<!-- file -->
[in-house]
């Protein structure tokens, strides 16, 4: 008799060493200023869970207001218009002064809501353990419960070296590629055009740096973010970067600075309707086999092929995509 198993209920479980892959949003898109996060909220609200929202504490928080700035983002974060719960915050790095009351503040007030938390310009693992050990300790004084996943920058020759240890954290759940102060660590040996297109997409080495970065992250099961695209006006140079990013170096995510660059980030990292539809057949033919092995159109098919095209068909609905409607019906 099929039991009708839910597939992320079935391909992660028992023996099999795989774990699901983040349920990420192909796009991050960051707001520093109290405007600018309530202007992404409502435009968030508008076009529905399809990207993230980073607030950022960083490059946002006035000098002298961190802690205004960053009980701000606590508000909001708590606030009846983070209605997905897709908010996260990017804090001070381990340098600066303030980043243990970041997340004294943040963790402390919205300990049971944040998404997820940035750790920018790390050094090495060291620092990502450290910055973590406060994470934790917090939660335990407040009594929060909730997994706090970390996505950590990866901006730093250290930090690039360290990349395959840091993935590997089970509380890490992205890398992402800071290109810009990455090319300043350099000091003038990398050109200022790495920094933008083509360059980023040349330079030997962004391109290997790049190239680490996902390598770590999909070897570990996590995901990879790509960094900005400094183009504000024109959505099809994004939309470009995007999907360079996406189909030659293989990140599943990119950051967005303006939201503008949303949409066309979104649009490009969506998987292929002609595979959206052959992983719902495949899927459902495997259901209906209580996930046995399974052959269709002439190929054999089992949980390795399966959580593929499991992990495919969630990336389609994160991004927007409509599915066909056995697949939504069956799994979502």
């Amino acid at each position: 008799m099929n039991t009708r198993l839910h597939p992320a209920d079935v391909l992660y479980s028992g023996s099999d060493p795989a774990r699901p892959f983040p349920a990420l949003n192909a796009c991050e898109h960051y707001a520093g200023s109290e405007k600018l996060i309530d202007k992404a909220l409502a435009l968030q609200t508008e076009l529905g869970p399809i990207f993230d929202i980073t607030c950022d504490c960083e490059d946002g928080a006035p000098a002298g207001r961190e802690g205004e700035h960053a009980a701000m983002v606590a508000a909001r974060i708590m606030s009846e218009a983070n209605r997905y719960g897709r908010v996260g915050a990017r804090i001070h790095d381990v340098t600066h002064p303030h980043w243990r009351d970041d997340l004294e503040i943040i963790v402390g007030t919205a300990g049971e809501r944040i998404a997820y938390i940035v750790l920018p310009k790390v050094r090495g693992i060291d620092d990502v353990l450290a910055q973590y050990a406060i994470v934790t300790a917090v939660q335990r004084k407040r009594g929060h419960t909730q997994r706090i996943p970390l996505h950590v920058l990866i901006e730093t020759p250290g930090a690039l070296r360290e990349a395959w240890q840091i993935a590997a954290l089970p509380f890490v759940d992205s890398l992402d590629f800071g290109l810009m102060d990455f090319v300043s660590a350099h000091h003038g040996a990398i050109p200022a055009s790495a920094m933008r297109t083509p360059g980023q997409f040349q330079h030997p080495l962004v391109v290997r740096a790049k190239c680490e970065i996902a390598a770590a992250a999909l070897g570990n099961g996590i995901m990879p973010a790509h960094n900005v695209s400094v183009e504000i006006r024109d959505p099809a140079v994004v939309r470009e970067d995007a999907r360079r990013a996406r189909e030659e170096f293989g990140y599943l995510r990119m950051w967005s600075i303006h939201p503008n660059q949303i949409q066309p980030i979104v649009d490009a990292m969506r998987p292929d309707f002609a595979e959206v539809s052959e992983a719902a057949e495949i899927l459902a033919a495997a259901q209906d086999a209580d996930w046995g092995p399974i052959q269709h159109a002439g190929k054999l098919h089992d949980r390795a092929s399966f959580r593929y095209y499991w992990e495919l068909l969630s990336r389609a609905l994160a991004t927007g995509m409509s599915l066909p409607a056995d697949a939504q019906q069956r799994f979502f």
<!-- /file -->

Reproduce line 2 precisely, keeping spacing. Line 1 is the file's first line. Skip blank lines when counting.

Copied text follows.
């Protein structure tokens, strides 16, 4: 008799060493200023869970207001218009002064809501353990419960070296590629055009740096973010970067600075309707086999092929995509 198993209920479980892959949003898109996060909220609200929202504490928080700035983002974060719960915050790095009351503040007030938390310009693992050990300790004084996943920058020759240890954290759940102060660590040996297109997409080495970065992250099961695209006006140079990013170096995510660059980030990292539809057949033919092995159109098919095209068909609905409607019906 099929039991009708839910597939992320079935391909992660028992023996099999795989774990699901983040349920990420192909796009991050960051707001520093109290405007600018309530202007992404409502435009968030508008076009529905399809990207993230980073607030950022960083490059946002006035000098002298961190802690205004960053009980701000606590508000909001708590606030009846983070209605997905897709908010996260990017804090001070381990340098600066303030980043243990970041997340004294943040963790402390919205300990049971944040998404997820940035750790920018790390050094090495060291620092990502450290910055973590406060994470934790917090939660335990407040009594929060909730997994706090970390996505950590990866901006730093250290930090690039360290990349395959840091993935590997089970509380890490992205890398992402800071290109810009990455090319300043350099000091003038990398050109200022790495920094933008083509360059980023040349330079030997962004391109290997790049190239680490996902390598770590999909070897570990996590995901990879790509960094900005400094183009504000024109959505099809994004939309470009995007999907360079996406189909030659293989990140599943990119950051967005303006939201503008949303949409066309979104649009490009969506998987292929002609595979959206052959992983719902495949899927459902495997259901209906209580996930046995399974052959269709002439190929054999089992949980390795399966959580593929499991992990495919969630990336389609994160991004927007409509599915066909056995697949939504069956799994979502």